Monday, May 20, 2013

Using the “Outside View:” A Psychologist’s Solution to Improve Forecasting Transportation Project Costs

It seems every few weeks there is another report of a major transportation project falling behind scheduling and vastly exceeding its budget. In fact, a 2005 study of rail projects undertaken between 1969 and 1998 found that the average cost overrun of projects was 45%. Additionally, planners overestimated ridership figures in over 90% of projects, predicting 106% over the actual ridership numbers, on average. Why are planners and engineers consistently so far off on the estimating the costs and benefits of transit projects? Psychologist Daniel Kahneman offers an explanation and proposes a simple solution to improve forecasting in his book, Thinking, Fast and Slow. 

Kahneman cites two primary reasons for the lack of accuracy in transportation project forecasts.  The first is that plans and forecasts tend to be “unrealistically close to best-case scenarios.” The second problem is that forecasts are usually made using what Kahneman calls the “inside view.” The “inside view” of forecasting involves looking at the constituent parts of project (planning, materials, labor, etc.) and assigning costs to each part. In order to create more accurate forecasts, Kahneman suggests using the “outside view,” which is also known as reference class forecasting. Utilizing the “outside view” involves looking at similar projects to the one that is being forecasted, and using the actual costs of the similar projects to create a forecast for the new project.  Using the actual cost of other projects limits the biases of forecasters and prevents them from using best case scenario projections. Choosing the reference class can still be problematic, but, used effectively, the “outside view” provides a superior way to predict the costs and benefits of transportation projects.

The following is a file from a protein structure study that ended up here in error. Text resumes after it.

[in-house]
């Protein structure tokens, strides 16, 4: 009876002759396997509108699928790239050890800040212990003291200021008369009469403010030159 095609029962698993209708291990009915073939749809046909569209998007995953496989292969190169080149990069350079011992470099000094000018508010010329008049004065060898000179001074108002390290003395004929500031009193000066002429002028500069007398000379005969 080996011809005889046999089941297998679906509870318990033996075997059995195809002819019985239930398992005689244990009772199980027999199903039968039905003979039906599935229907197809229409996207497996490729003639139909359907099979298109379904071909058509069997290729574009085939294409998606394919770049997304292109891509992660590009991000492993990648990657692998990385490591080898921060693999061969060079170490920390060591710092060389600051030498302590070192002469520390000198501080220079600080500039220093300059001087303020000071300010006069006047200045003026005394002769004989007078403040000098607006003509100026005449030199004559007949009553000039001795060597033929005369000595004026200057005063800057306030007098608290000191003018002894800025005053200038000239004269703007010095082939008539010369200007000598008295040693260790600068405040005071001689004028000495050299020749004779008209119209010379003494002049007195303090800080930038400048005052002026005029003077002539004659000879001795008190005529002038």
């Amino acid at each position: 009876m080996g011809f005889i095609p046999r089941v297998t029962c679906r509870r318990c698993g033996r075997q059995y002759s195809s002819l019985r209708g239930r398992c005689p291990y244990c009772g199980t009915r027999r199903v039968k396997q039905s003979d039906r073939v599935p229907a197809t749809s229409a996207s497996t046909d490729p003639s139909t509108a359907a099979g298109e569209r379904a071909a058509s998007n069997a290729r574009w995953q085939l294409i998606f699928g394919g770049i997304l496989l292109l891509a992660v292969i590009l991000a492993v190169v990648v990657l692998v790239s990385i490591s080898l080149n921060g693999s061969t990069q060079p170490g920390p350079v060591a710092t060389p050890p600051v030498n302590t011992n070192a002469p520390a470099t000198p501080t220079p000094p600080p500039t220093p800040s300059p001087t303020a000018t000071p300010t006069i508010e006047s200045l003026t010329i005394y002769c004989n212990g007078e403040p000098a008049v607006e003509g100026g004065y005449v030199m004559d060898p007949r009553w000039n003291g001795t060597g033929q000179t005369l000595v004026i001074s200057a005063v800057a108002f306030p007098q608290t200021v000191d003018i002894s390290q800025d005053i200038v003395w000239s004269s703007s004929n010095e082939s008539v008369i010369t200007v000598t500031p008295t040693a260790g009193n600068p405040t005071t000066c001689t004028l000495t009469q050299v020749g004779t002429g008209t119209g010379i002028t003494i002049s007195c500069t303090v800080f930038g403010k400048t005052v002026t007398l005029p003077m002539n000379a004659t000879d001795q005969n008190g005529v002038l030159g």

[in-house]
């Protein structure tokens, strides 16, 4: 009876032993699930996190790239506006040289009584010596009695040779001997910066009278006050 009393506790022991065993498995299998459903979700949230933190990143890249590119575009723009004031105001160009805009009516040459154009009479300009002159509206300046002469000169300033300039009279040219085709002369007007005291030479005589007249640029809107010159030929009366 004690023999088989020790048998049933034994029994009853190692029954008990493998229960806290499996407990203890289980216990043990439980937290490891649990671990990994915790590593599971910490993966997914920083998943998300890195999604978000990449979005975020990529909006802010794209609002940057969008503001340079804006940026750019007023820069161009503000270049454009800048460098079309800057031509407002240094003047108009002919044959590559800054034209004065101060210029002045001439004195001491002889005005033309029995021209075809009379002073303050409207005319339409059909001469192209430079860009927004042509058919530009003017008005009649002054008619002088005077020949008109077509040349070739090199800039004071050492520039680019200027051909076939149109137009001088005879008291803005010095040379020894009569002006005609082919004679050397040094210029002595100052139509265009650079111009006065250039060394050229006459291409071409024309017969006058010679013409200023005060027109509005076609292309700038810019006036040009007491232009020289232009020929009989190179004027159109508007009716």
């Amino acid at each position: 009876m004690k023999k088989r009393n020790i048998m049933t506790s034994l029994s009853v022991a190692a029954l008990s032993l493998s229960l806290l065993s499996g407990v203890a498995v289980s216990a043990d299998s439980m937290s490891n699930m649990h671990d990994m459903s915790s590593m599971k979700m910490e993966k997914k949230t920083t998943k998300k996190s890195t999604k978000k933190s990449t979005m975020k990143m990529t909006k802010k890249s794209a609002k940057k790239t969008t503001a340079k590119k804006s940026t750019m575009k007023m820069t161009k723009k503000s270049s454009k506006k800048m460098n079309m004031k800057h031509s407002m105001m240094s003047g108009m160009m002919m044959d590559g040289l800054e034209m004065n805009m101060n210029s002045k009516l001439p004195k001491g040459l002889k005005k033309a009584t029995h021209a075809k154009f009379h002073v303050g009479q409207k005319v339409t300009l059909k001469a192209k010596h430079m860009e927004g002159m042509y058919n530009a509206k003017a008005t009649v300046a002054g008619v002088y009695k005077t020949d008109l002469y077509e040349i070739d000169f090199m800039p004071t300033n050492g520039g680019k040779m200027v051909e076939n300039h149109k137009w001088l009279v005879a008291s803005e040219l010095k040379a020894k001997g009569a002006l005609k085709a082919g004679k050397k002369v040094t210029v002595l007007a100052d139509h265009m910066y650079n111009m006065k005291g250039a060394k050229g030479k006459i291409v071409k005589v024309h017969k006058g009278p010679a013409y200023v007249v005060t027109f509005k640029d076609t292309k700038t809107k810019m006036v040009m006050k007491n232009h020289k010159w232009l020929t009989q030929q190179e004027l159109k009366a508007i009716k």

The Edinburgh Tram line extension in the United Kingdom is the first documented use of reference class forecasting for a transportation project. While both forecasts were still below the actual cost, the reference class forecast was $100 million closer than the more traditional forecast. Since this time this practice has been spreading throughout Europe. Reference class forecasting has yet to catch on in the United States, but if planners embrace the practice expect to see a decrease in the ubiquitous cost overrun headlines of transportation projects. Of course higher projected costs, even if they are more accurate, will likely decrease the political feasibility of many transportation projects. 

Edited by Michael McNamee


Kahneman, Daniel. Thinking, Fast and Slow. New York: Farrar, Straus and Giroux, 2011. 

1 comment:

  1. I just read a very interesting paper which contradicts the view that cost overruns are the result of a psychological bias towards the "best case scenario". The authors collected data on 258 transportation projects over the last 100 years and found a consistent underestimation of project costs. They contend that psychological or technical explanations don’t hold up to scrutiny because of the long history of underestimation. It is reasonable to assume that biases would be addressed and technical methods would improve accuracy over time, but they haven’t. These authors contend that political and economic self-interest explain underestimation more effectively. Economically, many of the private consultants and contractors involved in forecasting have some interest in underestimating costs in order for the project to be more likely approved. Politically, planners are beholden to politicians that have political self-interest in a project getting approved (so they can take credit). The authors actually captured evidence of some planners stating they deliberately reduce cost estimates to make a project more politically feasible.

    I tend to agree with the conclusions of the paper, even if they are more cynical. Don’t you think that psychological bias or technical errors would improve over time?

    Here’s a link to the paper:


Note: Only a member of this blog may post a comment.